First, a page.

Vietnam’s Capital City Hears the Gospel and Is Quick to Respond


As Franklin Graham thanked the Vietnamese government for letting the Festival come to Hanoi, he urged the audience to join hands in prayer for their nation’s leaders. The venue filled with voices praying out loud for those in power.

A sea of people clustered together, pressing forward with hands raised high, vying for a spot in front of the stage. Those who responded to Friday night’s Gospel invitation were given a booklet that explained how to have a deeper relationship with Jesus.

This is a historic moment for Vietnam.

Friday marked the beginning of the Festival Yêu Hà Nôi, or the Love Hanoi Festival with Franklin Graham, and the two-day event has been a long time coming. As the first meeting of its kind in Vietnam, it’s no small thing that it’s happening in this Communist country’s capital, home to over 7.5 million people.

No wonder some of the Christians there shed tears of joy seeing their fellow Vietnamese wind through the stands and carve paths to the front of the venue by the end of the first night—all in response to the Gospel. Outside, the same scene played out as more people watched the Festival on a screen set up in an extended area.


As Franklin Graham thanked the Vietnamese government for letting the Festival come to Hanoi, he urged the audience to join hands in prayer for their nation’s leaders. The venue filled with voices praying out loud for those in power.

At an opening ceremony for dignitaries and church leaders Friday morning, Franklin expressed his gratefulness to the local churches for inviting the Billy Graham Evangelistic Association (BGEA) to Hanoi. He thanked government leaders for giving BGEA permission to hold the Festival there and those who have worked behind the scenes for months to make it happen.

2017 is the perfect year for it, too, just in time to celebrate the 500th anniversary of the Protestant Reformation and the subsequent access to Scripture that it gave the masses.

That’s where Franklin’s focus was Friday—on what Scripture says, particularly about Jesus Christ. As Christmas approaches, a message on the reason for His birth couldn’t be more timely.

“When I was younger, I didn’t want God in my life,” he told the audience at Quan Ngua Sports Complex Friday night. The more he ignored God, though, “the more empty I became.”

That is until he finally embraced what the Bible had to say about Jesus—how He came to save us from our own sin and destruction, and how it’s only through Him that life is complete with God-given purpose.

“God forgave me just like He’ll forgive you here tonight,” he said.

Franklin invited anyone who wanted to know Jesus for themselves to come forward at the venue to receive a free booklet about growing in faith. Three friends were among the crowd: Phuong, 24; Hiêp, 23; and Tuân, 30.

Phuon and Hiêp were already Christians but wanted to renew their commitment to Christ. Tuân committed his life to Jesus for the first time after hearing Franklin explain how sin separates us from God.

“That’s the reason I want to accept Jesus as my Savior, to forgive my sins,” he said.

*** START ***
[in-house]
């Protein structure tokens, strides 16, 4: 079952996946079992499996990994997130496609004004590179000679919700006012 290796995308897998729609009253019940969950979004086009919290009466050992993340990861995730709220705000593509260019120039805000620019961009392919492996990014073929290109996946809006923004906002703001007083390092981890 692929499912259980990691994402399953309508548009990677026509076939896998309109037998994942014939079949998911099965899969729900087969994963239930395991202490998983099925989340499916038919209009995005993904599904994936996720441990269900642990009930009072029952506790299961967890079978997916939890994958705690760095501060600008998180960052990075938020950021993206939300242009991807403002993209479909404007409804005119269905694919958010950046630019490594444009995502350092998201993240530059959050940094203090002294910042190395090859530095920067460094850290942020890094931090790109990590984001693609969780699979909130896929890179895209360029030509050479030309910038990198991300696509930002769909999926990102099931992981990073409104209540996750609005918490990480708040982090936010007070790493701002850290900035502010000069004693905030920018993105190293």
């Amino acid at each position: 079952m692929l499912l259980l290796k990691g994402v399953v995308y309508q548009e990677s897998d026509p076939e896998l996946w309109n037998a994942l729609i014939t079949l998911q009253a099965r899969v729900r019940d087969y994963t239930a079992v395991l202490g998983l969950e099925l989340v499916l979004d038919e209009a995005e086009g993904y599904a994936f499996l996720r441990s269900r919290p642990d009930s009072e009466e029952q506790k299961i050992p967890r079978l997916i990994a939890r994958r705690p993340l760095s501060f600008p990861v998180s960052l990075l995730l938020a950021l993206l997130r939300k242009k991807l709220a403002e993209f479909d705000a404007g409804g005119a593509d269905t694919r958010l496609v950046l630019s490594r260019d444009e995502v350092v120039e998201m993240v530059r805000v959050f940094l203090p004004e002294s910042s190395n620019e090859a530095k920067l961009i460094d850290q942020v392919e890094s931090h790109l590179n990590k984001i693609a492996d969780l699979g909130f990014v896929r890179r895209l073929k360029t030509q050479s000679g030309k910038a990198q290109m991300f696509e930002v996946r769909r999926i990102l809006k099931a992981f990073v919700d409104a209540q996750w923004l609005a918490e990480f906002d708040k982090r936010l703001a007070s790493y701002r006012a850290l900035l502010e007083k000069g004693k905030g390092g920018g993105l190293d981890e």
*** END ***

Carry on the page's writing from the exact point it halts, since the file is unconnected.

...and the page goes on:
With China to the north, and Laos and Cambodia to the west, Vietnam takes up a chunk of coastline along the South China Sea. Nearly 550 local churches committed to participating in the Hanoi Festival in northern Vietnam.


No Middle Ground in Hanoi

Hanoi is a busy place where locals seem to use every inch of space. With a mix of Chinese-inspired pagodas and the influence of French colonisation evident in its street cafes, the massive city is a cultural hotspot where tradition meets modernisation in this developing country.

A few hours east is iconic Ha Long Bay, home of thousands of limestone islands rising out of the deep green water and covered with lush vegetation. In the heart of the city are thousands of motorbikes going in every direction just inches from each other. A constant beeping fills the air as bikes and cars share the road, announcing their presence to avoid run-ins.

Somewhere in the middle of all the chaos are vendors in triangular straw hats, each carrying a bamboo pole over one shoulder with two loads hanging from either end—maybe baskets of fruit, vegetables or fresh flowers. Others push bicycles weighed down with enormous loads of everything from pineapples to cleaning supplies.

While the city straddles tradition and progression, Franklin made it clear Friday that there’s no middle ground with God. In the daily hubbub of life, it can be easy to forget about God, yet eternity is always in the balance. We’ll either have an eternity with God or without Him. It’s up to each person to choose.

“One day your body will die, but your soul will continue to live,” Franklin explained. “Where will your soul spend eternity?”

Take everything that has value in the world—whether it be in currency, military power or material possessions, he went on—still, “your soul is more valuable than all of these things. One soul, your soul, is more valuable than the whole earth.”

So how do you ensure your soul is secure in God’s presence forever? By accepting Christ’s sacrifice on the cross, which covers our sins and closes the gap between us and God, both in this life and for eternity.

“No other person in history has paid the debt of your sin. Only Jesus.”


A typical scene in Hanoi, where cars, motorbikes and vendors share the road.